Thursday, August 2, 2007

Do-it-yourself PR for Your Business

According to Jason Grant, public relations is like having a messenger service that lets people know about you. This industry veteran has helped businesses, celebrities and socialites get their share of the spotlight for 15 years. He graciously stopped by "Mogulette Central" this week to teach us a few tricks on how to spread the word about our products and services without spending a single dime.

Here's some of his suggestions:
Give discounts or free samples to the media.

Donate your products or services for goody bags at charity events and they'll put you on their press release. That way not only will the guests get to know your company but also whatever media they send their press release to. Choose only the ones that fit with your business.

Follow-up. After your product or service gets mentioned in an article or a TV or radio show, run with the story. Let other outlets know that it's been written to give it added exposure.

Constant repetition is what makes people aware of a product or service.

The difference between advertising and PR: People automatically know that ads are paid for, but with PR they think the editors or reporters have actually researched the market and your product stood out.

Two possible ways to position yourself:
1- As an expert, to talk in general about your field. Introduce your company, what you do and the topics you can address.
2- Come up with a timely angle - editors & producers love this one because you're doing the legwork for them. Remember to pitch differently depending on the publication. For example, if you're a dating coach, on Valentine's Day you might want to send out the following pitches:

For "The View" - How to find out if he's "The One"
For More magazine - Do's and don'ts of dating over 40
For local newspapers, or your local TV morning show - Most romantic places around town to "pop the question"
For Glamour magazine - The new rules for successful online dating

Elements of the press release
Make sure you answer who, what, when, where and how. Include your website, your blog, your 800 number - if you have them-, where your product or service is available (what outlets - on and offline). The more accessible you are to the public the more they'll like your story. If you're only available locally find a national angle you could chat about. Make sure your first paragraph hooks them: what's interesting about you/your business?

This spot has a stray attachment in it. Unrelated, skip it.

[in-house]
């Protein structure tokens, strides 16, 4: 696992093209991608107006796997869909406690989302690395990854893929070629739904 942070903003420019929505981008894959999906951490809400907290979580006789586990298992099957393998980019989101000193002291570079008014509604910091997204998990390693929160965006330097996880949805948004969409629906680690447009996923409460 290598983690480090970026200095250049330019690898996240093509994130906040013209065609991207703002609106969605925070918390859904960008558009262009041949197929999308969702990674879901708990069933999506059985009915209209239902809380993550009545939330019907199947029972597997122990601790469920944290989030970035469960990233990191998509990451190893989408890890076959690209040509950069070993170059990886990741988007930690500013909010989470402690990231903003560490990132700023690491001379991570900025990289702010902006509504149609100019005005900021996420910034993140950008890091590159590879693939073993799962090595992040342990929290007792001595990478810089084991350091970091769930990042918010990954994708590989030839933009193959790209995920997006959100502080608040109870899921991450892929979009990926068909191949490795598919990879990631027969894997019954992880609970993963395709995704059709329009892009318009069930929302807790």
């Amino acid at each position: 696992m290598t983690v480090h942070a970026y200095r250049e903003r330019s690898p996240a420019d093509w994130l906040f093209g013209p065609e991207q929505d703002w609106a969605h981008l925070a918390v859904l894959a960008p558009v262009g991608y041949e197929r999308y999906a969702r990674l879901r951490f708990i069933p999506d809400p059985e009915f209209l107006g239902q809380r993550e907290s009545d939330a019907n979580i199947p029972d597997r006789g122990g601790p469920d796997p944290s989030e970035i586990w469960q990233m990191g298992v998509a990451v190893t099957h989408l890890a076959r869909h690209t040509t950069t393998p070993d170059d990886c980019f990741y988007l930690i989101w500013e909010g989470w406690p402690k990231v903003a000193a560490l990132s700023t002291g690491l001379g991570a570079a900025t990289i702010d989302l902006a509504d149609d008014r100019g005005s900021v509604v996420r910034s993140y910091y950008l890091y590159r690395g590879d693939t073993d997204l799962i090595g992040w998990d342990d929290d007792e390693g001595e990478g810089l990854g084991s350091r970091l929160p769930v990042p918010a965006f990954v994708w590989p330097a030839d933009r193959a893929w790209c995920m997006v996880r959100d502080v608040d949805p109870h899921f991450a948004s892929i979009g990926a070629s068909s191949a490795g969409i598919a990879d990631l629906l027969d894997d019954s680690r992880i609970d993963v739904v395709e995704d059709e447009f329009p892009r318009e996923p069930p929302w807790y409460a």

Who to pitch
Glance through the magazine or newspaper you'd like to target and find the section that best fits your business. See who writes it and direct the query to them. Say you're launching a line of jewelry - then you would send your pitch to the accessories editor at the NY Times or the "Best Bets" section of New York magazine. Other ways to find the proper person to speak to: look at the masthead in the front of magazines, or simply call the publication's switchboard and ask the operator. Start with local media first. Weekly newspapers, neighborhood circulars. Once you get the hang of it, then devise a citywide, or regional angle, and pitch it to the respective publications. When you feel you're ready, go national.

Make a list of all the possible media outlets that would fit your business, and don't forget websites and blogs. Write a "master" press release and send it out systematically. Or for a $90 fee, PRWeb will send it out to thousands of outlets for you. Very important: after a few days, follow up with a phone call, and keep trying until you get through to the right person.

For more on how to get free publicity, visit The Publicity Hound, where you'll find tons of articles.

If you'd like one-on-one help, Jason is available for PR consultations at very reasonable rates. Email him at

Let's create some buzzzzzz!

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